Why green offices boost productivity

Green walls at Lendlease's Barangaroo offices.

More than a breath of fresh air, green offices can boost workspace productivity and save organisations thousands of dollars by dramatically reducing illness and absenteeism.

“Our offices are designed to be the best place for people to work effectively,” says Duncan Young, Lendlease’s head of health and wellbeing. 

“Plants are clustered in focus areas to absorb noise, and low VOC finishes and furnishings are used throughout. We also have higher floor-to-ceiling ratios for greater light penetration, and all staff sit within eight metres of windows.” There are also stand-up desks at 40 per cent of work stations.

The result? More than 73 per cent of staff feel the new workplace enables them to work productively, says Young. No surprise, then, that Lendlease’s headquarters has been ranked in the top 6 per cent globally for workplace design, functionality and effectiveness by the Leesman Index, which gives a functionality score for corporate workplaces across 67 countries.

At the other end of the index are old office blocks that suffer from poor air quality and the build-up of VOCs. According to Australia’s Department of Environment and Energy, drowsiness, headaches and even respiratory disease can be the result. 

However, at the Barangaroo development, all 80 tenants, from sushi-train restaurants to banks and bakeries, have achieved Green Star ratings. Green Stars are awarded by the Green Building Council of Australia (GBCA) for good air quality, lighting and thermal comfort, and avoiding use of harmful chemicals and materials. 

Achieving Green Stars may require a bigger upfront investment, but the pay-off is increased productivity and staff retention. John Arthur, chief operating officer at Westpac, which has offices at Barangaroo, says for him the proof is a 16 per cent reduction in absenteeism over a year.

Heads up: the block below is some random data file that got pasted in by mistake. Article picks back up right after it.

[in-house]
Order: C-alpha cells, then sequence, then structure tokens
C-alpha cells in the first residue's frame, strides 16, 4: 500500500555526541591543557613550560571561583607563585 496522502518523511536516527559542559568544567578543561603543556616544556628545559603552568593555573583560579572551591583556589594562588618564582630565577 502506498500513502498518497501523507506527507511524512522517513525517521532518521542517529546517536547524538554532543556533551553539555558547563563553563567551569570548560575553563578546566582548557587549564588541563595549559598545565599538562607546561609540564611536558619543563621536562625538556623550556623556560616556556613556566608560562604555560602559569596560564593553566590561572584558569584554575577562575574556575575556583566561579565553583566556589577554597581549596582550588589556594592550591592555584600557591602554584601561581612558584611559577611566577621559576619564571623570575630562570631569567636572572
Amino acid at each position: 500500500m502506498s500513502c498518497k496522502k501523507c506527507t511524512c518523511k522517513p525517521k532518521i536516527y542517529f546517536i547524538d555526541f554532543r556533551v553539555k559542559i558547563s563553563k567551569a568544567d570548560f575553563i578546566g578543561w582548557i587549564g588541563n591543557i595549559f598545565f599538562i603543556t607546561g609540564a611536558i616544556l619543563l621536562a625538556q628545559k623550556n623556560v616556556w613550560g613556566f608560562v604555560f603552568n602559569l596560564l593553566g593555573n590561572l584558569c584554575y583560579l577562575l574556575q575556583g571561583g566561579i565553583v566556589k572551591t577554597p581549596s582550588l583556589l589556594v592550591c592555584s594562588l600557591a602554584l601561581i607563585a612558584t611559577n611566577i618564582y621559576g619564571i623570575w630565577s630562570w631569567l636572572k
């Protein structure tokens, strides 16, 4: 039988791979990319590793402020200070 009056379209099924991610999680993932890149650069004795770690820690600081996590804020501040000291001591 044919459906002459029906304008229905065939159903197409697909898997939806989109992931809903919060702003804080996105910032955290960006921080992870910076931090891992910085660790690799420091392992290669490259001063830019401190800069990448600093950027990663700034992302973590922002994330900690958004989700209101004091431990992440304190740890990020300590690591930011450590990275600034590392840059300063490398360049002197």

Corporate greening

A glass dome lets light deep inside 50 Martin Place.

Romilly Madew, CEO of GBCA, says the pace of corporate greening in Australia has seen it named the world’s most sustainable real estate market seven years in a row by the Global Real Estate Sustainability Benchmark.

“I don’t think Australian industry imagined it would come so far so fast,” she says, “but we were early adopters of innovative green technology and business worked collaboratively to establish the Green Star system.”

Established in 2002, the not-for-profit GBCA represents 600-plus companies, including 24 listed in the ASX200. They include property developers, banks, superannuation funds, product manufacturers, retailers and suppliers. 

“Most businesses are now saying a 4- to 5-star green building is business as usual, so gains they make on that in employee productivity are a bonus,” says Madew. 

“Modelling by CitySwitch [sustainability services] shows that a financial services company in a 5000 sq m green-rated space will save A$262,000 a year on reduced absenteeism.”  

At Macquarie Bank’s global headquarters at 50 Martin Place, Sydney, the renovated building’s new triple-glazed dome has a low-emissivity coating and a mesh blind that block summer heat but allow light to penetrate. An innovative air-conditioning system uses full fresh air through a raised floor, and incorporates chilled beams and cooling units integrated into trading desks. 

At Medibank’s office at 720 Bourke Street in Melbourne, the lighting mimics natural daylight, while more than 2300 plants filter harmful pollution, and around 10 per cent of the building’s facade is covered in native plants. Just months after moving in, four in five staff reported they were working more collaboratively, and nearly two thirds said they felt healthier. The call centre has also reported a 5 per cent reduction in absenteeism. 

Eco-friendly towers

CapitaGreen in Singapore.

While developers in Asia once saw sustainability practices as a luxury or as “nice-to-have”, times have changed, says Singapore-based Anthony Couse, Asia-Pacific CEO at Jones Lang LaSalle.